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Aussie Muslim Activist Blocked from Entering US

MINNEAPOLIS – Invited to speak at a New York event, Australian Muslim author and TV personality Yassmin Abdel-Magied has been denied entry into the US.

“I’m currently at the border and they’ve said I’m being deported,” Abdel-Magied wrote on Twitter, ), The Guardian reported.

“This should be fun. What are my rights?”

Abdel-Magied was due to speak at the PEN World Voices festival in New York, but she was denied entry at Minneapolis airport.

She live-tweeted her short stay in the US, before she was put on a plane bound for Amsterdam.

She was advertising on twitter her appearance at the NY festival, speaking on a panel titled “The M Word: No country for young Muslim women”.

Abdel-Magied then tweeted: “They’ve taken my phone, canceled my visa and are deporting me. Will follow up on messages once I understand what’s going on.”

Abdel–Magied wrote that within a few minutes of looking at her case, the border security officer told her she was being sent back.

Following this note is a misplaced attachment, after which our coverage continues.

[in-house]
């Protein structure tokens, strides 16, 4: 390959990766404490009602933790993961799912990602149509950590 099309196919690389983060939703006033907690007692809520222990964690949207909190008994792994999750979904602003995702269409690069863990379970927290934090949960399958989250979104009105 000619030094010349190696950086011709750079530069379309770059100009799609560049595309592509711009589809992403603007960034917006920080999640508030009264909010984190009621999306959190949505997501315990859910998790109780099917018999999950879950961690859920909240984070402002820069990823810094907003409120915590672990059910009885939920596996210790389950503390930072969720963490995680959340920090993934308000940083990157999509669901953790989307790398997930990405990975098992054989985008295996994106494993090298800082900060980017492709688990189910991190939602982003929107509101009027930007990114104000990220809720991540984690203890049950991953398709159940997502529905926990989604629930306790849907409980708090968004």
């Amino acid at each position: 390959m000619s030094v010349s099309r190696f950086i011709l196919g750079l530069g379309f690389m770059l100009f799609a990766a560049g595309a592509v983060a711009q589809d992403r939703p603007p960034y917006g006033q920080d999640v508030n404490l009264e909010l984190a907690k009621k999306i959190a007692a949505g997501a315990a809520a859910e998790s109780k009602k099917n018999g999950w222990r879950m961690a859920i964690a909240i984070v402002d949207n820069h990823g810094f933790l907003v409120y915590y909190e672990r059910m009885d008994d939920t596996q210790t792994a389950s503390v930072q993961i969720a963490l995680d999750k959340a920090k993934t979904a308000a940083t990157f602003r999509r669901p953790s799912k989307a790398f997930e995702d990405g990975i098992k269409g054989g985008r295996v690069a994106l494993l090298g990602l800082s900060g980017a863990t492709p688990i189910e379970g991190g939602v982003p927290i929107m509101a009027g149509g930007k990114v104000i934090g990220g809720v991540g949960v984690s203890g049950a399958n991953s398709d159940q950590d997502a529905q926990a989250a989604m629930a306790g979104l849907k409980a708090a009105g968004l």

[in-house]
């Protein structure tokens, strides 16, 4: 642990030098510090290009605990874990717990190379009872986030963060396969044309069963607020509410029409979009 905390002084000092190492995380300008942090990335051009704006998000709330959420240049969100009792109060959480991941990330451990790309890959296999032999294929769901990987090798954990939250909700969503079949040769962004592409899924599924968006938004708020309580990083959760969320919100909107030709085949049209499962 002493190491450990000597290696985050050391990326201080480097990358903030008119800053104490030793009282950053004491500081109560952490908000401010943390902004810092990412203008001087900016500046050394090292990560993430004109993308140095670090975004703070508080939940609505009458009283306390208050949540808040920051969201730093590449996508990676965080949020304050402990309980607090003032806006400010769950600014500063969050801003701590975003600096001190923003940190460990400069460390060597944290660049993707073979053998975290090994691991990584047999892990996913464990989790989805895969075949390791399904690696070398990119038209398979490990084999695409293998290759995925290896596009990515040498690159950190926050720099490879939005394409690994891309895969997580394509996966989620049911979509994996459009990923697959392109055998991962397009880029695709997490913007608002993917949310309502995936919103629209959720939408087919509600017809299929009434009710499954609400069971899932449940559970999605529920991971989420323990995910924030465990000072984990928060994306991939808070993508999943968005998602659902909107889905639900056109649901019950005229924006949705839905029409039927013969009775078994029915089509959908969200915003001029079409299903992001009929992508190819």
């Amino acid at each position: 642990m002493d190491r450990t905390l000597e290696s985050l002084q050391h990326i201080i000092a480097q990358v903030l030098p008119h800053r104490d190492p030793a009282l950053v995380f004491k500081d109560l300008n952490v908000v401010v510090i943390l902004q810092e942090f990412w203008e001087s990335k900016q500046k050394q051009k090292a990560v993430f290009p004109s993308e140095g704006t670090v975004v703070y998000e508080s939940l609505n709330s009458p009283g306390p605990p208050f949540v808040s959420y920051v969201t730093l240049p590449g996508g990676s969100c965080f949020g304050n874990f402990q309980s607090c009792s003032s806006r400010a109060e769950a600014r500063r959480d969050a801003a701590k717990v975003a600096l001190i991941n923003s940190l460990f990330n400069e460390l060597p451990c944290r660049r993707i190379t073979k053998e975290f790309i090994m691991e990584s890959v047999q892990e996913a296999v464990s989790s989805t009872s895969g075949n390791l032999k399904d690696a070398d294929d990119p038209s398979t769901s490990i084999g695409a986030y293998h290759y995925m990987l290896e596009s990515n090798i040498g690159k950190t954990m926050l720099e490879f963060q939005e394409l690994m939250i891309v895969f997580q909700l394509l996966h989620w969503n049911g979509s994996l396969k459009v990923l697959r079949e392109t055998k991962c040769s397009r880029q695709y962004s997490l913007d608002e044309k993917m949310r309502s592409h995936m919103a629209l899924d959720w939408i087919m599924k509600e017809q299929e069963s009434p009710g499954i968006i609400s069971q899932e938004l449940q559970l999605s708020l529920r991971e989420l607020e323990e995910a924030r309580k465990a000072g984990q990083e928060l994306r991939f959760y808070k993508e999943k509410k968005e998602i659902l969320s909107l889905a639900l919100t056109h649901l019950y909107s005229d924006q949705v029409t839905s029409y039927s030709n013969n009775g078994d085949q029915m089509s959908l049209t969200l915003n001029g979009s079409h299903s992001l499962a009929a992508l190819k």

US authorities said she didn’t hold the right visa, but noted she was welcome to apply to return to the country.

“During the inspection, CBP officers determined this individual did not possess the appropriate visa to receive monetary compensation for the speaking engagements she had planned during her visit to the United States,” said a spokesperson from the US Customs and Border Patrol (CBP).

“As such, she was deemed inadmissible to enter the United States for her visit but was allowed to withdraw her application for admission. The traveler is eligible to reapply for a visa for future visits.”

Chief executive of PEN America Suzanne Nossel said she was dismayed by Abdel-Magied’s sudden deportation.

“The very purpose of the PEN World Voices Festival, founded after 9/11 to sustain the connectedness between the US and the wider world, is in jeopardy at a time when efforts at visa bans and tightened immigration restrictions threaten to choke off vital channels of dialogue that are protected under the First Amendment right to receive and impart information through in-person cultural exchange.”

Nossel said Abdel-Magied was traveling on her Australian passport.

“We understand that Yassmin was traveling on a type of visa that she had used in the past for similar trips without issue. We call on Customs and Border Patrol to admit her to the US so that she can take her rightful place in the urgent international conversation to take place at the festival next week.”